Whenever I hear stories about companies doing category benchmarking correctly, there's usually savings associated with the process. And at the least, incumbent supplier relationships are never damaged. For those who are new to benchmarking, the essential strategy is simple: continuously -- well, as continuously as possible -- talk to alternative suppliers for a given category to better understand what the market price of a part, component or service should be (versus simply what your supplier is telling you). Especially in rising price markets, benchmarking efforts can yield significant savings by allowing an organization to go back to their suppliers and tell them they've got to at least stay competitive with the market -- saying: "Oh by the way, here are the market benchmarks." I've seen this work time and time again for the likes of the Japanese automotive OEMs and I know this strategy can work across industries.
The Strategic Sourcerer recently outlined another form of price benchmarking. In their definition, benchmarking is really about determining a baseline commodity price for raw material inputs in a sourcing process. As I look at it, this is excellent advice, but I'm not sure I’d call it benchmarking. Regardless, with a baseline "benchmark" in hand, you'll be better prepared to identify savings on the value-added portion of what a supplier is offering by allowing them to sharpen their pencils in areas where they're not impacted by price volatility. In addition, it can allow more advanced sourcing organizations to hedge commodity price risk in certain markets, not to mention providing triggers for investigating substitute materials or products if underlying commodity prices reach specified points. Whether you do this type of benchmarking or not, one things for sure: It is good Spend Management business practice even if it appears, as the Sourcerer suggests, to be impossible at first.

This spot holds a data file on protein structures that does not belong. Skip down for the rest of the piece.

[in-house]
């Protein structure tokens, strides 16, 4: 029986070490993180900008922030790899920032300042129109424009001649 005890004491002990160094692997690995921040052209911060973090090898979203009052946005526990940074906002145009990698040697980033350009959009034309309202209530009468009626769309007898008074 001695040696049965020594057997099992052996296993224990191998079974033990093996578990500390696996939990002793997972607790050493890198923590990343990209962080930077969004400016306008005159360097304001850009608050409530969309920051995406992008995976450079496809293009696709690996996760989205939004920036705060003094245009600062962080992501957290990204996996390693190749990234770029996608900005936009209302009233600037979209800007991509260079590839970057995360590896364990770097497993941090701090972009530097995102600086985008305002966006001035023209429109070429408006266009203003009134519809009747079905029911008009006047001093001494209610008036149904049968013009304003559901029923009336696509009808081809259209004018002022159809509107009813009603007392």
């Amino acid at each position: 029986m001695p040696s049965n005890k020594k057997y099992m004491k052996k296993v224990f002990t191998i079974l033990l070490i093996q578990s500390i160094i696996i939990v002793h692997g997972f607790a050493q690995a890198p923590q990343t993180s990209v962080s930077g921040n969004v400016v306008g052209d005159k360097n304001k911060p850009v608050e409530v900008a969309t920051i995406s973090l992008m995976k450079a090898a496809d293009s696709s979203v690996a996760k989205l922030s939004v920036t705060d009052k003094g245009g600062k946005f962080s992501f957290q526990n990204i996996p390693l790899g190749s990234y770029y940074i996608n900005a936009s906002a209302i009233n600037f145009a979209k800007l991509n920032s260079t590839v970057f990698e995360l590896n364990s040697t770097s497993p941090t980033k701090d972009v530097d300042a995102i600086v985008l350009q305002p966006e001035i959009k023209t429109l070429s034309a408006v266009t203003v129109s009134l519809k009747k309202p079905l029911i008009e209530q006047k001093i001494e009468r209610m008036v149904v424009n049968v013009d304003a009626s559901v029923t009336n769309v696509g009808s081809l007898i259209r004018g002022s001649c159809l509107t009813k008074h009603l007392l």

- Jason Busch